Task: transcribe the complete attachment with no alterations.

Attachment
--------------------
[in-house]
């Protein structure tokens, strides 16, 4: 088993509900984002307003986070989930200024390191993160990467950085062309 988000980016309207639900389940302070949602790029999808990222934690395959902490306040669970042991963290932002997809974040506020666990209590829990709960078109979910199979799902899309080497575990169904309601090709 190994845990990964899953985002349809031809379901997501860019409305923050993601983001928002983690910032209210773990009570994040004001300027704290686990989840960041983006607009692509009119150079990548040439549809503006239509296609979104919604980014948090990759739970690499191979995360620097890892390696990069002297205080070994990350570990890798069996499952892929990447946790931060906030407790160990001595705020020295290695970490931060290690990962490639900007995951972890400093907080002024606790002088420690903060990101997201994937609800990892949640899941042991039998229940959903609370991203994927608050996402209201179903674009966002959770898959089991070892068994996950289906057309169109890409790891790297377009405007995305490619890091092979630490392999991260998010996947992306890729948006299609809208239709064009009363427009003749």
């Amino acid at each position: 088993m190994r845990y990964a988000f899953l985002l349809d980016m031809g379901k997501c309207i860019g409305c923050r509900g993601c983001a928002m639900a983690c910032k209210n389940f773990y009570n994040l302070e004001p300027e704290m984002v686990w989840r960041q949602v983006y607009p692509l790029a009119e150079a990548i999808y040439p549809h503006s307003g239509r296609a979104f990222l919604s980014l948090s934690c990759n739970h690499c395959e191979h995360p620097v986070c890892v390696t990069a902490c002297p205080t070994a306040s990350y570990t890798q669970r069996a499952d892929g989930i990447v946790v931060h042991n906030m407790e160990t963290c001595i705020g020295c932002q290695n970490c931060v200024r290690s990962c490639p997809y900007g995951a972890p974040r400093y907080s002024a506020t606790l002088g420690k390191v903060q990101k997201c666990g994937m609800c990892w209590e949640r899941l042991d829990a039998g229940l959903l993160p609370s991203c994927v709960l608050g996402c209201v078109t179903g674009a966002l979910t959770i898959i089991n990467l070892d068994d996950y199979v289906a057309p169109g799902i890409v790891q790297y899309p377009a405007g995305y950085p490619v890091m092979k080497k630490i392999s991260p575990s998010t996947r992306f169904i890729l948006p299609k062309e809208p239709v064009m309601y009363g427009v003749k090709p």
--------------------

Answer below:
[in-house]
């Protein structure tokens, strides 16, 4: 088993509900984002307003986070989930200024390191993160990467950085062309 988000980016309207639900389940302070949602790029999808990222934690395959902490306040669970042991963290932002997809974040506020666990209590829990709960078109979910199979799902899309080497575990169904309601090709 190994845990990964899953985002349809031809379901997501860019409305923050993601983001928002983690910032209210773990009570994040004001300027704290686990989840960041983006607009692509009119150079990548040439549809503006239509296609979104919604980014948090990759739970690499191979995360620097890892390696990069002297205080070994990350570990890798069996499952892929990447946790931060906030407790160990001595705020020295290695970490931060290690990962490639900007995951972890400093907080002024606790002088420690903060990101997201994937609800990892949640899941042991039998229940959903609370991203994927608050996402209201179903674009966002959770898959089991070892068994996950289906057309169109890409790891790297377009405007995305490619890091092979630490392999991260998010996947992306890729948006299609809208239709064009009363427009003749």
């Amino acid at each position: 088993m190994r845990y990964a988000f899953l985002l349809d980016m031809g379901k997501c309207i860019g409305c923050r509900g993601c983001a928002m639900a983690c910032k209210n389940f773990y009570n994040l302070e004001p300027e704290m984002v686990w989840r960041q949602v983006y607009p692509l790029a009119e150079a990548i999808y040439p549809h503006s307003g239509r296609a979104f990222l919604s980014l948090s934690c990759n739970h690499c395959e191979h995360p620097v986070c890892v390696t990069a902490c002297p205080t070994a306040s990350y570990t890798q669970r069996a499952d892929g989930i990447v946790v931060h042991n906030m407790e160990t963290c001595i705020g020295c932002q290695n970490c931060v200024r290690s990962c490639p997809y900007g995951a972890p974040r400093y907080s002024a506020t606790l002088g420690k390191v903060q990101k997201c666990g994937m609800c990892w209590e949640r899941l042991d829990a039998g229940l959903l993160p609370s991203c994927v709960l608050g996402c209201v078109t179903g674009a966002l979910t959770i898959i089991n990467l070892d068994d996950y199979v289906a057309p169109g799902i890409v790891q790297y899309p377009a405007g995305y950085p490619v890091m092979k080497k630490i392999s991260p575990s998010t996947r992306f169904i890729l948006p299609k062309e809208p239709v064009m309601y009363g427009v003749k090709p």